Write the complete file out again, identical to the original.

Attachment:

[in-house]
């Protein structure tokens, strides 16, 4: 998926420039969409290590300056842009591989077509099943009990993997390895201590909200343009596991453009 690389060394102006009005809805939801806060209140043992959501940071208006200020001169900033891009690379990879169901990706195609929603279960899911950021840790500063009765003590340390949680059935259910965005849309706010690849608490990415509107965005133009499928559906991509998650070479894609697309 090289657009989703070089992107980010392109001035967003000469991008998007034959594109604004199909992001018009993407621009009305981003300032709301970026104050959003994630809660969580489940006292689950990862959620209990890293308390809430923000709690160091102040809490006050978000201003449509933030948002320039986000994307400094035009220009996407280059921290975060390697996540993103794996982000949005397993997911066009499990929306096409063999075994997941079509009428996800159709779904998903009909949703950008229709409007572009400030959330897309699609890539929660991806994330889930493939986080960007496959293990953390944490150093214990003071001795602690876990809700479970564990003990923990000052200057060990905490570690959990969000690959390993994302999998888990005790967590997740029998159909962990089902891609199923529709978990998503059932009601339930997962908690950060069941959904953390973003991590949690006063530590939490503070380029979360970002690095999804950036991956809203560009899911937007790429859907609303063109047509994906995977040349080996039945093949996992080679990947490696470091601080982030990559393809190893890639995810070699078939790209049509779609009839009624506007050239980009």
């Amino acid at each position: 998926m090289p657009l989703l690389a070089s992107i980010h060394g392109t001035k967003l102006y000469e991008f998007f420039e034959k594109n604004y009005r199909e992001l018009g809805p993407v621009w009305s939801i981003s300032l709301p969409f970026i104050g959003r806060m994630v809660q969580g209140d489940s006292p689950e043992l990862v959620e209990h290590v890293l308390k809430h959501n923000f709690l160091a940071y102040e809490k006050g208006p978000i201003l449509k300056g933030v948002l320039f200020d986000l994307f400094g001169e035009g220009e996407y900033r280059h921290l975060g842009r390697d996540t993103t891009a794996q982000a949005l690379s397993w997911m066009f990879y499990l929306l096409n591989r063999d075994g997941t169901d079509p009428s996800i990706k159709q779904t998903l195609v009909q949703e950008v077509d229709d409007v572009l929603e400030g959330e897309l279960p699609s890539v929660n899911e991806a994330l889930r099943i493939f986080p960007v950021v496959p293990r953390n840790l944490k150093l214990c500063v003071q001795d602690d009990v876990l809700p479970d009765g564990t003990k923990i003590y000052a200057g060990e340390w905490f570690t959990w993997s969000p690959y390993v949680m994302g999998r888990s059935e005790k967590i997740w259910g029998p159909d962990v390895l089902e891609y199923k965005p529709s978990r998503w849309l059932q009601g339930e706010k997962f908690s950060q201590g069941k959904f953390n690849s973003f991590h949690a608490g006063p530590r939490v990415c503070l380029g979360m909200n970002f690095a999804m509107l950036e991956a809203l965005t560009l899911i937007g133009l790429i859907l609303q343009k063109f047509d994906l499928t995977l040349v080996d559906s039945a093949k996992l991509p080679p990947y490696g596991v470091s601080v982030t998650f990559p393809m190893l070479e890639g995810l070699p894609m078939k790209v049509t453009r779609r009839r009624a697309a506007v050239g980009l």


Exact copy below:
[in-house]
């Protein structure tokens, strides 16, 4: 998926420039969409290590300056842009591989077509099943009990993997390895201590909200343009596991453009 690389060394102006009005809805939801806060209140043992959501940071208006200020001169900033891009690379990879169901990706195609929603279960899911950021840790500063009765003590340390949680059935259910965005849309706010690849608490990415509107965005133009499928559906991509998650070479894609697309 090289657009989703070089992107980010392109001035967003000469991008998007034959594109604004199909992001018009993407621009009305981003300032709301970026104050959003994630809660969580489940006292689950990862959620209990890293308390809430923000709690160091102040809490006050978000201003449509933030948002320039986000994307400094035009220009996407280059921290975060390697996540993103794996982000949005397993997911066009499990929306096409063999075994997941079509009428996800159709779904998903009909949703950008229709409007572009400030959330897309699609890539929660991806994330889930493939986080960007496959293990953390944490150093214990003071001795602690876990809700479970564990003990923990000052200057060990905490570690959990969000690959390993994302999998888990005790967590997740029998159909962990089902891609199923529709978990998503059932009601339930997962908690950060069941959904953390973003991590949690006063530590939490503070380029979360970002690095999804950036991956809203560009899911937007790429859907609303063109047509994906995977040349080996039945093949996992080679990947490696470091601080982030990559393809190893890639995810070699078939790209049509779609009839009624506007050239980009």
């Amino acid at each position: 998926m090289p657009l989703l690389a070089s992107i980010h060394g392109t001035k967003l102006y000469e991008f998007f420039e034959k594109n604004y009005r199909e992001l018009g809805p993407v621009w009305s939801i981003s300032l709301p969409f970026i104050g959003r806060m994630v809660q969580g209140d489940s006292p689950e043992l990862v959620e209990h290590v890293l308390k809430h959501n923000f709690l160091a940071y102040e809490k006050g208006p978000i201003l449509k300056g933030v948002l320039f200020d986000l994307f400094g001169e035009g220009e996407y900033r280059h921290l975060g842009r390697d996540t993103t891009a794996q982000a949005l690379s397993w997911m066009f990879y499990l929306l096409n591989r063999d075994g997941t169901d079509p009428s996800i990706k159709q779904t998903l195609v009909q949703e950008v077509d229709d409007v572009l929603e400030g959330e897309l279960p699609s890539v929660n899911e991806a994330l889930r099943i493939f986080p960007v950021v496959p293990r953390n840790l944490k150093l214990c500063v003071q001795d602690d009990v876990l809700p479970d009765g564990t003990k923990i003590y000052a200057g060990e340390w905490f570690t959990w993997s969000p690959y390993v949680m994302g999998r888990s059935e005790k967590i997740w259910g029998p159909d962990v390895l089902e891609y199923k965005p529709s978990r998503w849309l059932q009601g339930e706010k997962f908690s950060q201590g069941k959904f953390n690849s973003f991590h949690a608490g006063p530590r939490v990415c503070l380029g979360m909200n970002f690095a999804m509107l950036e991956a809203l965005t560009l899911i937007g133009l790429i859907l609303q343009k063109f047509d994906l499928t995977l040349v080996d559906s039945a093949k996992l991509p080679p990947y490696g596991v470091s601080v982030t998650f990559p393809m190893l070479e890639g995810l070699p894609m078939k790209v049509t453009r779609r009839r009624a697309a506007v050239g980009l």